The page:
For comparison, the Cloud Alpha (also wired) only offers a frequency response range of 13Hz–27,000Hz. This is not only significantly lower in the top end, but also higher in the low end. While some may argue that the difference between 27,000Hz and 40,000Hz is somewhat negligible (and they would be right), technically, the Cloud MIX are far superior in sound quality when used in a wired mode. Though if we are to really get into comparisons then due to the more compact design the Cloud MIX utilizes smaller drivers (40mm vs. 50mm) compared to the Alpha - something else which will affect sound quality and depth and therefore might also be worth taking into consideration when defining which sound quality is best for you. A last point to be aware of on the difference between wired and wireless is the use of the cable deactivates the on-board controls completely. This was a little disappointing from the user perspective as it meant the wearer is forced to rely on the in-line remote for adjustments including the volume - which is controlled via a scroll-wheel that makes it even more difficult to adjust the volume with accuracy, albeit quicker to adjust the volume in general.
Speaking of the volume, this proved to be one area where they were no issues in terms of the quality. As like the bass, these are very volume-oriented headphones and are able to up the volume to an unnecessarily loud level. This is externally as well as internally. So for example if you have the headphones on a table and playing at full volume they will be easily heard by everyone in the room. They are literally almost as loud as a cheap speaker in this respect. Which should succinctly highlight that when they are worn they are more than capable in the volume department and to the point where you will barely be able to hear yourself speak, let alone anything that’s happening around you. Which on the positive side is likely to greatly appeal to gamers as the volume and pronounced bass do result in an improved immersive headphones - Bloodborne on the PS4 Pro will attest to this.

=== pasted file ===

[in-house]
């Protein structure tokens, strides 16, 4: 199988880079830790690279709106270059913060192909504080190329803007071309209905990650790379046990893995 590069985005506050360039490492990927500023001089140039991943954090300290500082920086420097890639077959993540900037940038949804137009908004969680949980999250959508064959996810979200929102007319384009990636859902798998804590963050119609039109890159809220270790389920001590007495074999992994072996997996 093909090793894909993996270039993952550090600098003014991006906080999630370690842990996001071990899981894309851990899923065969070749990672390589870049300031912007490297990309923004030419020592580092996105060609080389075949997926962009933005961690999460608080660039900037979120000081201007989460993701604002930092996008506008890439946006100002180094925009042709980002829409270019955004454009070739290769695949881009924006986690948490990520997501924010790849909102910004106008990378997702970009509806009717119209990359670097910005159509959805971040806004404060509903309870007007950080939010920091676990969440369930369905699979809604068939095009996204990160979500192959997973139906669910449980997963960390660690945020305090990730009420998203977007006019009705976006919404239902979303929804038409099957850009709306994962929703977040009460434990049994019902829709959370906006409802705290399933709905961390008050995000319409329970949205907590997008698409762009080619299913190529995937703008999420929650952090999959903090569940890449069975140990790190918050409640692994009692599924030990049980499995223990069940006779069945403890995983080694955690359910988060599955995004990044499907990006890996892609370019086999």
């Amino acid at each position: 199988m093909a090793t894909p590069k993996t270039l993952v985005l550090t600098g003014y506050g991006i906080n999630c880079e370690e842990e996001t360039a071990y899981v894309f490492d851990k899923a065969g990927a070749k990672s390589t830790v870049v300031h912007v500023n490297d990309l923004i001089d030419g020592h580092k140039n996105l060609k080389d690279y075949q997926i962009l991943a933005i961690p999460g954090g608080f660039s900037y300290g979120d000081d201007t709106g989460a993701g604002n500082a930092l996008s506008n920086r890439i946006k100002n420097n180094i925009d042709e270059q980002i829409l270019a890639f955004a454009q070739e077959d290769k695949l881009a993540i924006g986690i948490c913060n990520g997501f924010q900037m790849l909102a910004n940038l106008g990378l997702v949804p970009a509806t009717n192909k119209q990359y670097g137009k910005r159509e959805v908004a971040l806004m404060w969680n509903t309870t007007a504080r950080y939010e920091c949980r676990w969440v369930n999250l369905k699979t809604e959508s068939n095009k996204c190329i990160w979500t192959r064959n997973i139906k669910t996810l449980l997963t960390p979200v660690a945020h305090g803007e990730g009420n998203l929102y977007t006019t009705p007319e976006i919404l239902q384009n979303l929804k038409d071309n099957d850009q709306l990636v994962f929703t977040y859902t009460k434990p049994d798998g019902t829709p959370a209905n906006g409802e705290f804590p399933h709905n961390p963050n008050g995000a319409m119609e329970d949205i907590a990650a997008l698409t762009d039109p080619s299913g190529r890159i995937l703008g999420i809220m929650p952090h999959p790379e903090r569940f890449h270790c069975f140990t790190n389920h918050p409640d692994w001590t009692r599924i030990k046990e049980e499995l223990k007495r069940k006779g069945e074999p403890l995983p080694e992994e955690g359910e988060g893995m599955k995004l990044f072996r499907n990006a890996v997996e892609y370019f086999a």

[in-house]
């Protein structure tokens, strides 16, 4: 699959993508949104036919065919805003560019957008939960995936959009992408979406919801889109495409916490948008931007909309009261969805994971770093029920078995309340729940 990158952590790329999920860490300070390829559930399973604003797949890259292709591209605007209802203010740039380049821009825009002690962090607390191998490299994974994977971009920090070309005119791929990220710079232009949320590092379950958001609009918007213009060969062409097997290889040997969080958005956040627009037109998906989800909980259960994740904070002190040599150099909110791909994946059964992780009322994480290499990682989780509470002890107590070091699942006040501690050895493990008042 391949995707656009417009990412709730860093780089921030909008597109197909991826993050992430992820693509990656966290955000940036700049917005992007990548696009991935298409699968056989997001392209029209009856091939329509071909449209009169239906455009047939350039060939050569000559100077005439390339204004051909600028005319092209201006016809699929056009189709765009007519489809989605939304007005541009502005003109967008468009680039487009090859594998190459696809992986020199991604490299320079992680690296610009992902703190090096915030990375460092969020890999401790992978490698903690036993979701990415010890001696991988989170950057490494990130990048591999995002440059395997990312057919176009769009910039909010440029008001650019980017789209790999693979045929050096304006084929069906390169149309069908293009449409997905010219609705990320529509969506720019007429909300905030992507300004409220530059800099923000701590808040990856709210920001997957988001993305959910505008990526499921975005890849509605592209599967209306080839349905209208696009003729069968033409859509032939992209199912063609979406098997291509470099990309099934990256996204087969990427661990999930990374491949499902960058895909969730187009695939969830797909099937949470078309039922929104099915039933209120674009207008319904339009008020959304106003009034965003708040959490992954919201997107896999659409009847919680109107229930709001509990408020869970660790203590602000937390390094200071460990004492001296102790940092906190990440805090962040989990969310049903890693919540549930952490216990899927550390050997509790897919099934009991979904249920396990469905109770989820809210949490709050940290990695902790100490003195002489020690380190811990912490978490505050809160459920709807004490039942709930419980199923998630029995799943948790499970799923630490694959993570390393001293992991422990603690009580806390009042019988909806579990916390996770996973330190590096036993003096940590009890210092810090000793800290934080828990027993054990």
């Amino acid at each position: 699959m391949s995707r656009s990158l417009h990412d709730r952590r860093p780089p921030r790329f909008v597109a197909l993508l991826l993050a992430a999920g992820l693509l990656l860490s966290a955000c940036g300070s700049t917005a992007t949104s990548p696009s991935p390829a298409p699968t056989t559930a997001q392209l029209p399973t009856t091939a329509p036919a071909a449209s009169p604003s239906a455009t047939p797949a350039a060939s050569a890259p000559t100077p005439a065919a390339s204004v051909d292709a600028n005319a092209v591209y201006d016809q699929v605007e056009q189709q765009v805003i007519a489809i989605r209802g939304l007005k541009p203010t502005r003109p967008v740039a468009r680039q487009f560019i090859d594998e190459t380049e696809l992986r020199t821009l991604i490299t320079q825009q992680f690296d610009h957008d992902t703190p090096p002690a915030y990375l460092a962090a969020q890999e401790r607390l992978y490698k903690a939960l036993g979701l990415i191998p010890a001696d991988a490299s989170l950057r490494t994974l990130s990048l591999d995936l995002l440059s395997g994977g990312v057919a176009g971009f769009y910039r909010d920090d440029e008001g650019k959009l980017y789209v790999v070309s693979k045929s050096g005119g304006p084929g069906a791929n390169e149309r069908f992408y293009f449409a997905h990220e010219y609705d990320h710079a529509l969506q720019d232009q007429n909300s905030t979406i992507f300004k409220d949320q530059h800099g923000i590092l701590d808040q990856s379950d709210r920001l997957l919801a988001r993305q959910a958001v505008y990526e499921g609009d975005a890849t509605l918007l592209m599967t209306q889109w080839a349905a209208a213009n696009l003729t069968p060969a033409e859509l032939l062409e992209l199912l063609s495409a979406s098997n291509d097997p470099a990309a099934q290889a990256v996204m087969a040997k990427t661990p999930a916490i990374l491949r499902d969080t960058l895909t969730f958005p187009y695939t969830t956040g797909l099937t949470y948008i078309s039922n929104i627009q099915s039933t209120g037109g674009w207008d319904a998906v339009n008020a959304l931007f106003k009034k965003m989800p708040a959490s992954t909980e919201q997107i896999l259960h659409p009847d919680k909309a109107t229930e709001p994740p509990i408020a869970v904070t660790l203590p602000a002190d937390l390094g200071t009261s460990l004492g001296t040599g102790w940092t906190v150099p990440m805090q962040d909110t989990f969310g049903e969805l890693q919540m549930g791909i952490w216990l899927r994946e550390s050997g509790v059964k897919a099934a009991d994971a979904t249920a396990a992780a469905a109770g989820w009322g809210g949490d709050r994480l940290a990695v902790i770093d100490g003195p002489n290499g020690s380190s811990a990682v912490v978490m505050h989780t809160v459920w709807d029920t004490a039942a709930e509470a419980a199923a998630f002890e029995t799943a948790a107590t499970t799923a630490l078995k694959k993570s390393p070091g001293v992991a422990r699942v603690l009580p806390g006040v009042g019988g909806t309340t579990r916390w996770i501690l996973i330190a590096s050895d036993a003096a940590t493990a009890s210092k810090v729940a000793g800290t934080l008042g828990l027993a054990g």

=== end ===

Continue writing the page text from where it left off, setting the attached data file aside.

Battery life & Connectivity
Being Bluetooth headphones the Cloud MIX does come with a battery built-in and this is one of the fundamental differences between these and other HyperX headsets - with the exception of the Cloud Flight although those differed in the fact their wireless connection was dependent on the use of a USB dongle connected to the other device. According to the company, the battery is rated to offer up to 20 hours of usage. That is somewhat in line with current headphones (of this style and size) expectations although HyperX caveats that figure by stating the 20-hour marker is based on having the volume set to 50-percent. Under normal circumstances this would be a little alarming as the figure is being used as a marketing point and therefore could represent a more liberal measurement. For example, if you are someone who runs headphones at full volume then you should expect a massive drop in battery life compared to what the company states, and in some cases by as much as half.